• Raise corporate taxes from 21% to 28%
  • Tax long-term capital gains and qualified dividends at the ordinary income tax rate of 39.6% on income above $1 million
  • Eliminate the step-up in cost basis for heirs receiving inherited investment assets
  • Lower the estate tax limit to $3.5 million per individual in bequeaths and $1 million in gifts

Even with a razor-thin Democrat majority in the Senate following the Georgia run-off elections, the likelihood of passing a comprehensive tax overhaul as it stands under the current framework is slim. If tax reform were to pass under the current administration, I expect it will be a watered-down version of the current proposal.


What can we expect the markets and the economy to look like this year?

If 2020 will be associated with the great toilet paper shortage and the word “unprecedented” being used…well an unprecedented number of times, the next stretch in our return to “normal” is poised for a tidal wave of consumption once constraints are lifted. The words “pent-up demand” will be the new hashtag for business executives and economists as people ravenously consume what was previously out of reach such as hotel rooms and airline seats.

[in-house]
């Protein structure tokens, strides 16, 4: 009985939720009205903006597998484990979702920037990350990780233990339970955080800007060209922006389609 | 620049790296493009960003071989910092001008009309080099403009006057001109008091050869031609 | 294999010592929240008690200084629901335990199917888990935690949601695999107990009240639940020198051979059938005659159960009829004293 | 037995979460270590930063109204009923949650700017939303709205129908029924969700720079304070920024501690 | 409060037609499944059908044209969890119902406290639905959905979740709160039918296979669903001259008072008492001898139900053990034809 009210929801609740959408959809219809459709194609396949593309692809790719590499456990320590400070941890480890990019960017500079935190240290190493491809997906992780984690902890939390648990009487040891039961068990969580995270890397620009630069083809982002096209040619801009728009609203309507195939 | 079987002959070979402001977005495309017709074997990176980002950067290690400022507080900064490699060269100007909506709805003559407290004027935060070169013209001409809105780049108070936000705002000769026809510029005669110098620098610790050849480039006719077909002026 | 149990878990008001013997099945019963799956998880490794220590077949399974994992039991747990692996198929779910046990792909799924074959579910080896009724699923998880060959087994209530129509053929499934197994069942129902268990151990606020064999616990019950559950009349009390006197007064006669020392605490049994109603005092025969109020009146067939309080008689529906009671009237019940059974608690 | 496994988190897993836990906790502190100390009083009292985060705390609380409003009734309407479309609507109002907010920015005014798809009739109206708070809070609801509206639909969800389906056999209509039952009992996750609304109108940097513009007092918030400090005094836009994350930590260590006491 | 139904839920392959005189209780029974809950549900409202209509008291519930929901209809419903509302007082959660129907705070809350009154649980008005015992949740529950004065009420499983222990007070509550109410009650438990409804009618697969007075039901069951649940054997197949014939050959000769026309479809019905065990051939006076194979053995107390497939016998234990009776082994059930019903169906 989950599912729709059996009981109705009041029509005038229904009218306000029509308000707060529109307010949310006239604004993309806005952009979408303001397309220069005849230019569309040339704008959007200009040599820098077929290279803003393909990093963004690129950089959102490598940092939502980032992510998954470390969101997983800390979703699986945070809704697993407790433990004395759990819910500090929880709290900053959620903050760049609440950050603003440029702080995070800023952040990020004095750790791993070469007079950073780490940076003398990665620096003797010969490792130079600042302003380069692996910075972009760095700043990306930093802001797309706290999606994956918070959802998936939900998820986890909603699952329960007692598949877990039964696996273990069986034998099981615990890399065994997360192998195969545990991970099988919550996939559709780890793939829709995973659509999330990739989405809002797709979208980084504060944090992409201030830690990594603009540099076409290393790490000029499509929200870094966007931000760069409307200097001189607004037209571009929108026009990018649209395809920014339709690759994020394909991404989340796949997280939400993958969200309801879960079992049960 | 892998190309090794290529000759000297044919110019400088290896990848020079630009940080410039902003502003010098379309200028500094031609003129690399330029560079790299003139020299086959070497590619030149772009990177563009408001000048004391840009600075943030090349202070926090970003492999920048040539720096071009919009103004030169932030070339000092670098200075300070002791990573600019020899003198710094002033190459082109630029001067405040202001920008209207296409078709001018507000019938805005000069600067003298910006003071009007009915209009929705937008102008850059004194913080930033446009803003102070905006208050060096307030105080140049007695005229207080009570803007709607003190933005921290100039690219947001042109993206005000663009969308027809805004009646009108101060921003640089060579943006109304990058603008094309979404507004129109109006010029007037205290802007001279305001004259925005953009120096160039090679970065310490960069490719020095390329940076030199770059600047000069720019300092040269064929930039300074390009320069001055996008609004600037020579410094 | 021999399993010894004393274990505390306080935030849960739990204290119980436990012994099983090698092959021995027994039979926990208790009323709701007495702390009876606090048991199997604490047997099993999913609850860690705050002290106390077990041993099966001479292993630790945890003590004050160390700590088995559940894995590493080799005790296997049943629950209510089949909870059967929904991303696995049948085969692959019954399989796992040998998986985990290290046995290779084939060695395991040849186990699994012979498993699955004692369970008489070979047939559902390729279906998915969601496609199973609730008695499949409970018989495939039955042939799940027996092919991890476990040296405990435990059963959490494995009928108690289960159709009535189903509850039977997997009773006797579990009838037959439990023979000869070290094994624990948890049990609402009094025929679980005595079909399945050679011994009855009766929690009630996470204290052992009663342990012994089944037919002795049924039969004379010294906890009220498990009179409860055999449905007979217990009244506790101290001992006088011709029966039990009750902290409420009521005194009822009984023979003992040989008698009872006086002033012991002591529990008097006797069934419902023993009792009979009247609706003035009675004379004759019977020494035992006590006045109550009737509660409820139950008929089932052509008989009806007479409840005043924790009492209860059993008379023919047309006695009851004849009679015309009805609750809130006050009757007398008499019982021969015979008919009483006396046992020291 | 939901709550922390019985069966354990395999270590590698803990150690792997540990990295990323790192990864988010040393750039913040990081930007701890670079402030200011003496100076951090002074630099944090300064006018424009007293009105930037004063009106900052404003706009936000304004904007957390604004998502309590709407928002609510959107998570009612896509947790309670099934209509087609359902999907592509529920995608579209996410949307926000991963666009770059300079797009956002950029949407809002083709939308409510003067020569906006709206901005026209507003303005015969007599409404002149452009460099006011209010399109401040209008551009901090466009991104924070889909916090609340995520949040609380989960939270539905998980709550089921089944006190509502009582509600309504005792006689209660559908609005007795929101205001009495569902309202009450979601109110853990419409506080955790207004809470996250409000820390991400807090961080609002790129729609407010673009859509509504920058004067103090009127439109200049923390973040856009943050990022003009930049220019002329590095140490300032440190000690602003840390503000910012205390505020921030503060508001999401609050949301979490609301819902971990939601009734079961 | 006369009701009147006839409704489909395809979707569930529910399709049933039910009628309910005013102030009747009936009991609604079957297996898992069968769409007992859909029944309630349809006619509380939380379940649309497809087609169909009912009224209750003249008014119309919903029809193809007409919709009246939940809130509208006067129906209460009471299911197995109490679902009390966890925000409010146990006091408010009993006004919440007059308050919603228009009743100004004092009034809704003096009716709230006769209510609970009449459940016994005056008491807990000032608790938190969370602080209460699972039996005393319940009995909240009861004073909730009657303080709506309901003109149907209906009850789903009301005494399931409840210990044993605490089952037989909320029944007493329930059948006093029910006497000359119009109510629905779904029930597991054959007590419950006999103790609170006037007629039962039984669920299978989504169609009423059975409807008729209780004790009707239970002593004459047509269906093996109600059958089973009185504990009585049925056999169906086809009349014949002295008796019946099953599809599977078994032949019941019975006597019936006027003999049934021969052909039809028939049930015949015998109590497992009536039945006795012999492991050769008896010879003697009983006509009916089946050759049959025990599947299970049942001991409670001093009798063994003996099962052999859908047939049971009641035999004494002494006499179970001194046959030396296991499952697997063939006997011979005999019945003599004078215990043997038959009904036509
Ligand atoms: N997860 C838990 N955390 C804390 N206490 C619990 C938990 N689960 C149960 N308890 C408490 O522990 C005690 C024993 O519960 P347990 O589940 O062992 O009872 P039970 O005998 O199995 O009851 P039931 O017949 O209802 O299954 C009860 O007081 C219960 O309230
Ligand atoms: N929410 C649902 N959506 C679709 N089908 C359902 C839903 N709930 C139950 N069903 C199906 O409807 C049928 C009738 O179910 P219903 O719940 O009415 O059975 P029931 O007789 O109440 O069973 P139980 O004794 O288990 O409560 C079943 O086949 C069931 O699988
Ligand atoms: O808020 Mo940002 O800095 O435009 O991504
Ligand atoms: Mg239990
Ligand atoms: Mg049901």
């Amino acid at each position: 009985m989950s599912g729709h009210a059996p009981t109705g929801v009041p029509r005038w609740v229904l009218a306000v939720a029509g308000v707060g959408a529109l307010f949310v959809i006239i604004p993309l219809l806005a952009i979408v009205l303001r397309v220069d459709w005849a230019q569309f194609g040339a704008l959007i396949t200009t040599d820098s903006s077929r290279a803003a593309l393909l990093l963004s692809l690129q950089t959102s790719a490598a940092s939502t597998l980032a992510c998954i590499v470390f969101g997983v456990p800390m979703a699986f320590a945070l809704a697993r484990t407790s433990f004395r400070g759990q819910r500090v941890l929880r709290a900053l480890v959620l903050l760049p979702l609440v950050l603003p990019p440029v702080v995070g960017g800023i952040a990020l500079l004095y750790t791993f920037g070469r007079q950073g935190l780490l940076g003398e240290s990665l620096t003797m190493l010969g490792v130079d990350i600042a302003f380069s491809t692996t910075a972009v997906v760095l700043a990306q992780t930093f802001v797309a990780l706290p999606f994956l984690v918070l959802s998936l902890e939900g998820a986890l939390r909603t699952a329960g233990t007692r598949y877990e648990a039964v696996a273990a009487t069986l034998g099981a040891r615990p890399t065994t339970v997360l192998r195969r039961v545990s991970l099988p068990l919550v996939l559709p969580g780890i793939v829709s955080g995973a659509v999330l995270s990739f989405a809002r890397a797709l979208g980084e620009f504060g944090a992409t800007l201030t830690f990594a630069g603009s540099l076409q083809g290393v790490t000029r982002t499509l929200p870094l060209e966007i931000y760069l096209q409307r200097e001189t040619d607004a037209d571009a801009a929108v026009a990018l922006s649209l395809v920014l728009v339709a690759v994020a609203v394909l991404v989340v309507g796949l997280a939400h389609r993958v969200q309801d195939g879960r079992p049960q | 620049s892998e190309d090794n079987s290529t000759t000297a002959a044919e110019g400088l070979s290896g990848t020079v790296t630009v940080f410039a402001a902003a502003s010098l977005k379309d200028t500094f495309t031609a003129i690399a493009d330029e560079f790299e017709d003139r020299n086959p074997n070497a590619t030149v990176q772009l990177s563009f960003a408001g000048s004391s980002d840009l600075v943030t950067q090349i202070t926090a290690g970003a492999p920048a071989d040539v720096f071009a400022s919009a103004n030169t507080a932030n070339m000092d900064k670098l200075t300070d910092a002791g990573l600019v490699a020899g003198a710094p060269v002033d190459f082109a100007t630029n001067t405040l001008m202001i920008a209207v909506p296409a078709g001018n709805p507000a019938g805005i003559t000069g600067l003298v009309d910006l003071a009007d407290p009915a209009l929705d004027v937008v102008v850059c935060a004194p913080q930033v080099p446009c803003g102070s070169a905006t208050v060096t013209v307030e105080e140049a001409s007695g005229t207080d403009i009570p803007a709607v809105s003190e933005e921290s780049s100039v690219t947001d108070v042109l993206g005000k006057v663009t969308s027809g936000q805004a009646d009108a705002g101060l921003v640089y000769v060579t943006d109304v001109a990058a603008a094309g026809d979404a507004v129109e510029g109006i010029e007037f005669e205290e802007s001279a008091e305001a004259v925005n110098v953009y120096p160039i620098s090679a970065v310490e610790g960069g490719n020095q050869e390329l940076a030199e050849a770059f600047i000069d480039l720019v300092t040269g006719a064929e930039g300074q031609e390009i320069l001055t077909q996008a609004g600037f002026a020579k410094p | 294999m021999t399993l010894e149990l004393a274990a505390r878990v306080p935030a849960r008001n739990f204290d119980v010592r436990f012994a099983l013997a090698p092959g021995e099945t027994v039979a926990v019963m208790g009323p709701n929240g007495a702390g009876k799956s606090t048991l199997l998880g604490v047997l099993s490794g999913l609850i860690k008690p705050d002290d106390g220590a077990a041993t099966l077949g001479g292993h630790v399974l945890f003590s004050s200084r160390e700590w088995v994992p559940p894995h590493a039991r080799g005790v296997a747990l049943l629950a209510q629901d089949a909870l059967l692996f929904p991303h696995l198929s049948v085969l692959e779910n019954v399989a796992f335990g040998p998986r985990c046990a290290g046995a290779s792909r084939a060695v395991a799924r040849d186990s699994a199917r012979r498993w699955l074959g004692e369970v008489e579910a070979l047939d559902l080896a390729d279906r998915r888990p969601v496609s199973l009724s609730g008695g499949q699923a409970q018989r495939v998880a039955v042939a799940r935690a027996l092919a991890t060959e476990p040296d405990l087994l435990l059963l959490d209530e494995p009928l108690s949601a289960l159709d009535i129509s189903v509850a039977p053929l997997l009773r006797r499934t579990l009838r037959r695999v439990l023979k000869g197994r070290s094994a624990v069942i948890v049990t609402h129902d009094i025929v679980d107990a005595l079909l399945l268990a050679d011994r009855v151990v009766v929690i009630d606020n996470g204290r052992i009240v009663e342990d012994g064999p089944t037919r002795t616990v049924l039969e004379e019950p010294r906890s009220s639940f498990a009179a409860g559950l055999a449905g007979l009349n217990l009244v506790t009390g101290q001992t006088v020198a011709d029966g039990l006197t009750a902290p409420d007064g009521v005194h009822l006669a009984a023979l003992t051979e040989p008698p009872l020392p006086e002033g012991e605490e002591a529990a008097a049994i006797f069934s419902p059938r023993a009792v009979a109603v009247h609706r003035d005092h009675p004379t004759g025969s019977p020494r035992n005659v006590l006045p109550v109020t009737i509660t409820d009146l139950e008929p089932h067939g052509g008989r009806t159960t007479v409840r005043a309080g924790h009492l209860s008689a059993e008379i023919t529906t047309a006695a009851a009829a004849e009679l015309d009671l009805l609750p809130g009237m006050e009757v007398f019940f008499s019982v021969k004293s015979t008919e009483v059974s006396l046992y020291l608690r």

Americans, in general, are not well-known for tolerating delayed gratification. Despite the momentous shift to online shopping, a trend already materializing pre-pandemic, consumer spending dropped drastically last year beginning with March. Interestingly at the same time, the personal savings rate skyrocketed, although unfortunately that ability to save was not equitable amongst all Americans. This leaves a large population of people who, once the economy fully reopens, will be eager to spend money in areas such as leisure and business travel, restaurants, concerts, weddings, clothing, and personal care services just to name a handful. The convenience of online shopping is certainly here to stay; however, I truly hope that people will find their way back to Main Street again in support of our local businesses. Of course, this is all dependent on the success of containing the spread of the virus through robust vaccination efforts currently underway.